Zackey Rahimi, the Texas criminal defendant challenging a federal gun law before the Supreme Court on Tuesday, said this summer that he no longer wanted to own firearms and expressed remorse for his actions that got him in trouble with the law.
“I will make sure for sure this time that when I finish my time being incarcerated to stay the faithful, righteous person I am this day, to stay away from all drugs at all times, do probation & parole rightfully, to go to school & have a great career, have a great manufacturing engineering job, to never break any law again, to stay away from the wrong circle, to stay away from all firearms & weapons, & to never be away from my family again,” Rahimi, who is being held at a Fort Worth jail, said in a handwritten letter dated July 25.
He continued: “I had firearms for the right reason in our place to be able to protect my family at all times especially for what we’ve went through in the past but I’ll make sure to do whatever it takes to be able to do everything the right pathway & to be able to come home fast as I can to take care of my family at all times.”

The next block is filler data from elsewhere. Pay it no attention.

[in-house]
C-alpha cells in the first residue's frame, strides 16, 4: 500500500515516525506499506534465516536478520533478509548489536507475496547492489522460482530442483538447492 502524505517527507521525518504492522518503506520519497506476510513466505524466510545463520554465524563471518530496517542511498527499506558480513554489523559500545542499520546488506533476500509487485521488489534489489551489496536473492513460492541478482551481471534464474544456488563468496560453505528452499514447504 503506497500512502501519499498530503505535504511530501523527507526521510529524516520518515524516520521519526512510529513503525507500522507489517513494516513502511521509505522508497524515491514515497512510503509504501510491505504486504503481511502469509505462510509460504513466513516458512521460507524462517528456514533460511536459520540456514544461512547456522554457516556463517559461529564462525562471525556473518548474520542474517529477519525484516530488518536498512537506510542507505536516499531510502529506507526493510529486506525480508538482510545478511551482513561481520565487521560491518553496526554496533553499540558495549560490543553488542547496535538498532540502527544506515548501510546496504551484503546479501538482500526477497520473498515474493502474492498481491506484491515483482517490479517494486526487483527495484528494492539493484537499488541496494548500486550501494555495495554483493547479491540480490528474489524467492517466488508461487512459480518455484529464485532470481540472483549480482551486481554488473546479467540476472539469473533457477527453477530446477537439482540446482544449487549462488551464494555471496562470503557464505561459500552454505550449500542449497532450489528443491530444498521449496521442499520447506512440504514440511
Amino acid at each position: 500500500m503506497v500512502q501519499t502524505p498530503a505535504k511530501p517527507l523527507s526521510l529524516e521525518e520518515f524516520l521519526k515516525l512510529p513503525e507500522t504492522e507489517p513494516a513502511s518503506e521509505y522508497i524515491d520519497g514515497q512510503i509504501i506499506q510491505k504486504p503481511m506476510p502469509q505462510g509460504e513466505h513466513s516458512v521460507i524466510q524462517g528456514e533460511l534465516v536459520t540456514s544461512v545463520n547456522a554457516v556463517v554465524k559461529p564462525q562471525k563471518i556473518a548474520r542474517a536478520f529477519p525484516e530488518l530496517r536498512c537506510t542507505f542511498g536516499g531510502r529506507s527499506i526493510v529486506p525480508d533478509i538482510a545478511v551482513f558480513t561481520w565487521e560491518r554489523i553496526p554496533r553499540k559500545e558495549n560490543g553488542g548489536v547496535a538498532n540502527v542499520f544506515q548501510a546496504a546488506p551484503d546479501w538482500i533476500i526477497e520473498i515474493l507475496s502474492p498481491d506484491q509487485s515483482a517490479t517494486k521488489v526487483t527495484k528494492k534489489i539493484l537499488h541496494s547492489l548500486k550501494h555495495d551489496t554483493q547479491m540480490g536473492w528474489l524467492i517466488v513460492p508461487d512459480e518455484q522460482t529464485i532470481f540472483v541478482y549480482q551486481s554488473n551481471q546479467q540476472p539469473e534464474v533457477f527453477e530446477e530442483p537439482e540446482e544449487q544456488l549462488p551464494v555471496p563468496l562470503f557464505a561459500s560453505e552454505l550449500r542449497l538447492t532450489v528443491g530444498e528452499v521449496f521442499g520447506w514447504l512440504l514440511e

Rahimi, who is challenging his conviction under a federal law that bars individuals subject to domestic violence restraining orders from possessing a firearm, is being held at the jail under separate charges stemming from a series of gun-related incidents.
In the letter, addressed to a state judge and district attorney, Rahimi said he has become “a new person” since being incarcerated several years ago and asked for a plea deal that would include a lighter sentence.
“I would like to say I apologize for all the trouble I’ve put all of you through and for all my actions,” he wrote.
Supporters of gun rights have said that Rahimi, who has a history of violent behavior, is not the ideal person to be at the front of this Second Amendment case. Still, the dispute represents a fresh opportunity for the majority-conservative court to take another look at the Second Amendment following a landmark decision last year that expanded gun rights nationwide.